It isn’t even the worst energy crisis our country has faced. Just like the last one, we’ll get through it alright, and who knows? Maybe this was just the wakeup call our country—and our leaders—needed to make major strides towards energy independence.
Just yesterday I was watching Lou Dobbs when he showed a clip of John McCain speaking to reporters on his campaign bus, criticizing Barak Obama’s plans for foreign policy. I have to say, I was a bit surprised—I knew McCain called him naïve, on more than one occasion, but he really didn’t pull any punches this time:
“Barack Obama is naïve enough to believe that if he sits across from … Raul Castro or, uh, Ahmadinejad, that they’ll be able to work things out”
This, of course, is because diplomacy, communication, and negotiation are unwieldy, time-consuming, and ineffective means for getting what you need, when you need it. If the President says the US will open talks with a rogue leader, what he’s basically saying that the United States plans on “Caving in like a little girl and giving the terrorists what they want.”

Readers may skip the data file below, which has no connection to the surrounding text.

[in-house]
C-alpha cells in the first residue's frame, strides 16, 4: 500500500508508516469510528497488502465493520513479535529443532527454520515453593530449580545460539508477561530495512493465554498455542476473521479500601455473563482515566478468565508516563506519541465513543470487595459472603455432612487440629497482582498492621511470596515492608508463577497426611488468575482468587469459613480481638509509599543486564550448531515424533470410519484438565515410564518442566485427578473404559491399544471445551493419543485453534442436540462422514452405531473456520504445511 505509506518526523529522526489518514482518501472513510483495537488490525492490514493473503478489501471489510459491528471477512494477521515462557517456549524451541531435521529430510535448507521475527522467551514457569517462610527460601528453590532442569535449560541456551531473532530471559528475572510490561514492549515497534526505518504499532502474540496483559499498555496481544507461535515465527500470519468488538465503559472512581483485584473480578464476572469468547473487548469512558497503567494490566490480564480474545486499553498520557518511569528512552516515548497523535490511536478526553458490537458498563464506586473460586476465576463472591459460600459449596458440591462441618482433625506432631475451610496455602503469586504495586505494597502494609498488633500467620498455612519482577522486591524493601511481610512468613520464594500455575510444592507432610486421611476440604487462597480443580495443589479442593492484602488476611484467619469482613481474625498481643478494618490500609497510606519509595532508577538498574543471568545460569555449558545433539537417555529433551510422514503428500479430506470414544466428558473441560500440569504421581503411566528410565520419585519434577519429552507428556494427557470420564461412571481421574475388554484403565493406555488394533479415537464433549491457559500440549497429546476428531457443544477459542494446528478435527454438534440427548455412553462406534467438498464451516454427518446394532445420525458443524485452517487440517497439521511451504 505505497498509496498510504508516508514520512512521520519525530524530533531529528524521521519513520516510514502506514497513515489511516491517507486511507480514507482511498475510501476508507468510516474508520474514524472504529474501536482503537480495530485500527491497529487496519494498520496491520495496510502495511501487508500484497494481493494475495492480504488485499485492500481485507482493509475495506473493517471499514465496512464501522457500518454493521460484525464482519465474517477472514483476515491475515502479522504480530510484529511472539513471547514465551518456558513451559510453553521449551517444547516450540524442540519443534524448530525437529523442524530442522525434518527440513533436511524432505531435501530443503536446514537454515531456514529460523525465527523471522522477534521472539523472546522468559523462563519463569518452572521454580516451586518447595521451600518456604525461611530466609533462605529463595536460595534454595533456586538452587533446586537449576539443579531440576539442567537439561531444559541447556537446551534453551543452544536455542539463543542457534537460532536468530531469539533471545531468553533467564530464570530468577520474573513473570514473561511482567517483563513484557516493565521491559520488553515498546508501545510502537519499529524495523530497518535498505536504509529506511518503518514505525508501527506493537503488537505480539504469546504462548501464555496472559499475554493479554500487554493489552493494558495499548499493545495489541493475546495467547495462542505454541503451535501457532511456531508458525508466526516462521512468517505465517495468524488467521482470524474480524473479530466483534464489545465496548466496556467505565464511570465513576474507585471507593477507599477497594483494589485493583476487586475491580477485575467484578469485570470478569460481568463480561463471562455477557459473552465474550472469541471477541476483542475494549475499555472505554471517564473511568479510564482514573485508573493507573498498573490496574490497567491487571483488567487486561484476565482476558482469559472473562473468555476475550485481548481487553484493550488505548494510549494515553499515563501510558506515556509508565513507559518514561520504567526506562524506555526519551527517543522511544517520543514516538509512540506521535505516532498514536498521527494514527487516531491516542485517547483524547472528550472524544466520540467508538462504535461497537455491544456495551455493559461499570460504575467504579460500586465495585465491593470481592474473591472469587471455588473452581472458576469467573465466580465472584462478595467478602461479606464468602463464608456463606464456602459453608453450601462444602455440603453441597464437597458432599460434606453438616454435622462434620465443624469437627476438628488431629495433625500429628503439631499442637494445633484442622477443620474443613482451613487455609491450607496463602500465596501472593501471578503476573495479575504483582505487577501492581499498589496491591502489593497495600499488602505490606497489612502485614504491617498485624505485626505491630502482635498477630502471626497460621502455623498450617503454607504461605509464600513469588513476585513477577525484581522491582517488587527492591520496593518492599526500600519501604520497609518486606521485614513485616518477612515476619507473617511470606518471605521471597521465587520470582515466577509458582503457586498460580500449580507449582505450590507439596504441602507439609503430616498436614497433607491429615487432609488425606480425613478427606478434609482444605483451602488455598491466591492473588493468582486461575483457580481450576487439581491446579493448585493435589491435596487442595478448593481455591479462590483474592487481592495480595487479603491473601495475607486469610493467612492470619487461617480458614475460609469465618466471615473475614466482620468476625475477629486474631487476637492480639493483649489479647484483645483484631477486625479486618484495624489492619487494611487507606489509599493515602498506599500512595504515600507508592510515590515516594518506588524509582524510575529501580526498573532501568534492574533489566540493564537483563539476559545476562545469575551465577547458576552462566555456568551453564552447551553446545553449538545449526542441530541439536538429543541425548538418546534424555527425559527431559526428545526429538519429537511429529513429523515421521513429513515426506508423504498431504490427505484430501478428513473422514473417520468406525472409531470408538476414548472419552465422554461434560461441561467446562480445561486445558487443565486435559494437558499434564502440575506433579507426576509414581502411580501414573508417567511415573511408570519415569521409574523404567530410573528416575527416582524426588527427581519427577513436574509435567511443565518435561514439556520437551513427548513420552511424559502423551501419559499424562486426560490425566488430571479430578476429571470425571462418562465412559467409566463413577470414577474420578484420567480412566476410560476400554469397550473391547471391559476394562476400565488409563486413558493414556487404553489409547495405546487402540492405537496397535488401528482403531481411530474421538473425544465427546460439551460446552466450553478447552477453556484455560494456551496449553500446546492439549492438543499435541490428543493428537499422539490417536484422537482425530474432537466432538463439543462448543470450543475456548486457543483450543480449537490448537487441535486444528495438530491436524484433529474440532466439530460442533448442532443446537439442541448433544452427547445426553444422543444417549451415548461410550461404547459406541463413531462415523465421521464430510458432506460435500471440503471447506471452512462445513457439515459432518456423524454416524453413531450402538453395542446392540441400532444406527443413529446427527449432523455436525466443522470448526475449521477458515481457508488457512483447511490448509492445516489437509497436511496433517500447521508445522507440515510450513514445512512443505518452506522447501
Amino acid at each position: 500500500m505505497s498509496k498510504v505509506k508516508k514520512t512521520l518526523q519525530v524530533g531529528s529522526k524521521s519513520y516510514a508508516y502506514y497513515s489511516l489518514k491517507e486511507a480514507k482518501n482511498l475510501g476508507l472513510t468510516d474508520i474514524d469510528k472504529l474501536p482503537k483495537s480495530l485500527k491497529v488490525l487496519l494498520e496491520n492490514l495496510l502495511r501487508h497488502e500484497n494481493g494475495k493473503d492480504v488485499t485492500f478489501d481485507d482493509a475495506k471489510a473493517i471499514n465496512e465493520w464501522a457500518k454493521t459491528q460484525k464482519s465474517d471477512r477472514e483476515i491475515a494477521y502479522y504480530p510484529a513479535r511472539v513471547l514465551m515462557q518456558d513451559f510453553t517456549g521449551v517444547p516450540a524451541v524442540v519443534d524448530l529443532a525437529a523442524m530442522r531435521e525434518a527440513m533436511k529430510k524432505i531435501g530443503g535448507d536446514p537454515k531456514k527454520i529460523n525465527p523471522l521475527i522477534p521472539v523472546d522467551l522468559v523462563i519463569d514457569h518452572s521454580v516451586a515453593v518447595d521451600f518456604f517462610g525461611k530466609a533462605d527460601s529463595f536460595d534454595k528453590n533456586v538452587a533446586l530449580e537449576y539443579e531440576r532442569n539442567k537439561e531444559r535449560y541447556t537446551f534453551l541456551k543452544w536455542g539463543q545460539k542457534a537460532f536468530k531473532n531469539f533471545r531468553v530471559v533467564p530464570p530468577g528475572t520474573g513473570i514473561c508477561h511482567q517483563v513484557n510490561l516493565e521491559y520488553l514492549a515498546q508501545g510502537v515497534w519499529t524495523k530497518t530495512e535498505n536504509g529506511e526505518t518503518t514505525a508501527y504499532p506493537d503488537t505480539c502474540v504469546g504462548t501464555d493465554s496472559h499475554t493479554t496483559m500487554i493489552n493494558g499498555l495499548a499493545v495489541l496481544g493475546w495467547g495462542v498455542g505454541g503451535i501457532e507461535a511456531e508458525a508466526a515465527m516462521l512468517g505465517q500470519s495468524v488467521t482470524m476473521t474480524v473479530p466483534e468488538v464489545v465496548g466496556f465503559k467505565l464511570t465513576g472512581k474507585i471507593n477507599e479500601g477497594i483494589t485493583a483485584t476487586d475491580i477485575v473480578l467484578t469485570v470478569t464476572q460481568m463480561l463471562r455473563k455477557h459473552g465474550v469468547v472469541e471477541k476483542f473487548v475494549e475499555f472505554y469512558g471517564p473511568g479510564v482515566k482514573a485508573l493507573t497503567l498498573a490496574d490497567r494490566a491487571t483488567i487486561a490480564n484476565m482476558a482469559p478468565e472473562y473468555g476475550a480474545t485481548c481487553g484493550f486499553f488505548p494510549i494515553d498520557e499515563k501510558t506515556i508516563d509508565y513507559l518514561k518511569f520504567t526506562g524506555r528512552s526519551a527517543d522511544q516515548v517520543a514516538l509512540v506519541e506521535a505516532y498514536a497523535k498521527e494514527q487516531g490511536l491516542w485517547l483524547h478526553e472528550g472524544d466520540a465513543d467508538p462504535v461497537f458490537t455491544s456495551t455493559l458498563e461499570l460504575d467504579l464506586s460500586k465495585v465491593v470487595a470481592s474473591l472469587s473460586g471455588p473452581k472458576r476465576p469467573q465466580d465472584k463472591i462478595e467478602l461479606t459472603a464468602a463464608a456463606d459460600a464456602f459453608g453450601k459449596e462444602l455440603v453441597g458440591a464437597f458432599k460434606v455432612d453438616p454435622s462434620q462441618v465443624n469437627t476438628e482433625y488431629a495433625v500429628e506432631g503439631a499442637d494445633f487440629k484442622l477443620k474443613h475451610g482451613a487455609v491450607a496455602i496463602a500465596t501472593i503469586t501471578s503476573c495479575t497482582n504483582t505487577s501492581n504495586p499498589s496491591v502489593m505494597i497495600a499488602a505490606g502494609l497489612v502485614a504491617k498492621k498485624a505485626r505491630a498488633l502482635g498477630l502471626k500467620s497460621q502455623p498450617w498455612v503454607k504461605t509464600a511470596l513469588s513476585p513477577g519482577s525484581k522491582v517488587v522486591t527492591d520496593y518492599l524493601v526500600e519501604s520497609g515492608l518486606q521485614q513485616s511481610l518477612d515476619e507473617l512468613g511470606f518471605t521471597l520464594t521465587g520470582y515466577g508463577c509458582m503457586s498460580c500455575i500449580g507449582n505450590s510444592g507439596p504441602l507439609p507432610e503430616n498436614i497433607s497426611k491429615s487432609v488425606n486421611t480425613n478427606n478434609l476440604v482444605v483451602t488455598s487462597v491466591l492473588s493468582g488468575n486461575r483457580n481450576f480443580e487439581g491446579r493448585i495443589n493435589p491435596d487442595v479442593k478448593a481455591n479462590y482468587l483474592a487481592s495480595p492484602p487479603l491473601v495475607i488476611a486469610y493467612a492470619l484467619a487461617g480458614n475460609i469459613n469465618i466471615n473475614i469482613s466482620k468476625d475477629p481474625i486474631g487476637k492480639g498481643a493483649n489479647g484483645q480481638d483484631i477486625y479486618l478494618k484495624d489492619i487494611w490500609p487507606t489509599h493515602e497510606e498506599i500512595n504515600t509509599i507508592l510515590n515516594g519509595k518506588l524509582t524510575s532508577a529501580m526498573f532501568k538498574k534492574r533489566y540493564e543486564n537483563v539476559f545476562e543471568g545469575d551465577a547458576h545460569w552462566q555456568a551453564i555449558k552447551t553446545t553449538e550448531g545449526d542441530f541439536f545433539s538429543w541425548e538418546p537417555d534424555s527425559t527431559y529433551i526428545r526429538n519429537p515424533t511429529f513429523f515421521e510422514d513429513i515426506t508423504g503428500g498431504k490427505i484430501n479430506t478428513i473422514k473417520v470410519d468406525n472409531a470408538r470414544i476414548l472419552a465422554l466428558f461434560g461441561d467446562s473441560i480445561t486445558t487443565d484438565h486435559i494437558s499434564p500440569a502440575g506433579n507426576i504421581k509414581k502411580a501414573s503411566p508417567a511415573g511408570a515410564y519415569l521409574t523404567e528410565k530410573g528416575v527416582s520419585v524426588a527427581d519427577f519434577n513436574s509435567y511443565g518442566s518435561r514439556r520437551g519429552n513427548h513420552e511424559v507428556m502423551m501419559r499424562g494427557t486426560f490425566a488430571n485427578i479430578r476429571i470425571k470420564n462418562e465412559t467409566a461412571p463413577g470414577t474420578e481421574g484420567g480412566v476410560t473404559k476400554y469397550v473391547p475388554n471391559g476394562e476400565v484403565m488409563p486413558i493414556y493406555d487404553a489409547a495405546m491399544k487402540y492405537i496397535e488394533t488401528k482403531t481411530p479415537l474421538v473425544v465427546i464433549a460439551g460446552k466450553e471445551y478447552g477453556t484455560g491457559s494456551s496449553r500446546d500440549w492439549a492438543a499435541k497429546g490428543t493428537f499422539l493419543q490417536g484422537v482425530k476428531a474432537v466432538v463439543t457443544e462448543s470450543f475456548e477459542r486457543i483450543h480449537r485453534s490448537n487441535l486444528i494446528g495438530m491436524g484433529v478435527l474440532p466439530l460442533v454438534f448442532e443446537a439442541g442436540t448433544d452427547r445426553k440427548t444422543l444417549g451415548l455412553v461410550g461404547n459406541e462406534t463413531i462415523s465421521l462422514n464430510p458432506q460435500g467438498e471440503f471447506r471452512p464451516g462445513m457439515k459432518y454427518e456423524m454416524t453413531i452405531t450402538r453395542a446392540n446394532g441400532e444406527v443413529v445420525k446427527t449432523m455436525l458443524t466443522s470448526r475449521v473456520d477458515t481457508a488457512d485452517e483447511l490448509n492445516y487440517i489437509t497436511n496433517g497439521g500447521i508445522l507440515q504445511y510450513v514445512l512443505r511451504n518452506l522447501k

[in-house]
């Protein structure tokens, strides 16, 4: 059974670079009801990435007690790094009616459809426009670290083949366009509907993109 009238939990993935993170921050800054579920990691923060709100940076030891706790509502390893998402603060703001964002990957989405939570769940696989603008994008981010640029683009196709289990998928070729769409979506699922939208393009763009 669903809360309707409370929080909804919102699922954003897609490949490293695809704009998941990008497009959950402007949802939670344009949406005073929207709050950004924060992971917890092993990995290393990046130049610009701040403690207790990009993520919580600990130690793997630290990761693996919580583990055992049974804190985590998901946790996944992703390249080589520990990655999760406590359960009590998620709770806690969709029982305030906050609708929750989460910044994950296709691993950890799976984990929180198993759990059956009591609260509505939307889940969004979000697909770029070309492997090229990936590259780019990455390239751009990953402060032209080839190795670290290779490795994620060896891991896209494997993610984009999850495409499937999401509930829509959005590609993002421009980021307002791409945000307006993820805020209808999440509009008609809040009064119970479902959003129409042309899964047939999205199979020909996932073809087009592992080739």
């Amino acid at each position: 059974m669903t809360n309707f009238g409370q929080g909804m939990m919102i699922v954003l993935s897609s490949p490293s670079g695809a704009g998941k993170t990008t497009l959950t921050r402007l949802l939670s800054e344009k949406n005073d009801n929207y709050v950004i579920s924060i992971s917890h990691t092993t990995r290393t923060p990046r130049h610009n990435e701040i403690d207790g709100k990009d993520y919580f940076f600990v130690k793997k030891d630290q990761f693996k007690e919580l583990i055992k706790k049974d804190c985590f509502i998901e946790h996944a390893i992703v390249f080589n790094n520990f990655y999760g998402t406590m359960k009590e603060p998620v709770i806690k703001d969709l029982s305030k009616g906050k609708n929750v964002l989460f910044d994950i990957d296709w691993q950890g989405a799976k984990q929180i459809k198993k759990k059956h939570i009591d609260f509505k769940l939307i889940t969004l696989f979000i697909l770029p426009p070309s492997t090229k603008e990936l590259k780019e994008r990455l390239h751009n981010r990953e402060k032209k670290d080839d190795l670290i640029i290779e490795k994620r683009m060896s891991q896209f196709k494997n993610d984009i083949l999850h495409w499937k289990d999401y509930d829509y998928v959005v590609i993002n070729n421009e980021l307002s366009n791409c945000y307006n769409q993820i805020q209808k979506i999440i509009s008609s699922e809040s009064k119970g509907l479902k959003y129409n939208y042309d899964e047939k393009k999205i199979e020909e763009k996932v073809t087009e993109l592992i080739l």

After all, when Kennedy decided to engage in an extensive dialogue with Nikita Khruschev during the Cuban Missile Crisis and install a phone line between Moscow and Washington immediately afterwards, it forced the only direct war between the Soviet Union and the US. And when Nixon went over to Beijing to talk with Mao about thawing relations between China and the US, the Communists took over the Senate in the 1974 elections. Oh, wait…I forgot. None of that actually happened, because the use of diplomacy as a viable alternative to economic sanctions, the silent treatment, or military force actually managed to heal old wounds rather than pour salt in them.
Now, before I go any further, I have to say that McCain may be right in his underlying message. An unflinching reliance on diplomacy alone, accompanied by the inability to recognize when negotiations have collapsed *cough cough Jimmy Carter cough cough* is dangerous and absurd. No president should ever take any options off the table, and the willingness to adapt should make up a major part of any approach to foreign policy-making. That goes for anything, though. The last eight years have taught us that an unflinching reliance on hard power is equally as destructive—inflexibility, like radicalism or eating paint chips, is inherently misguided.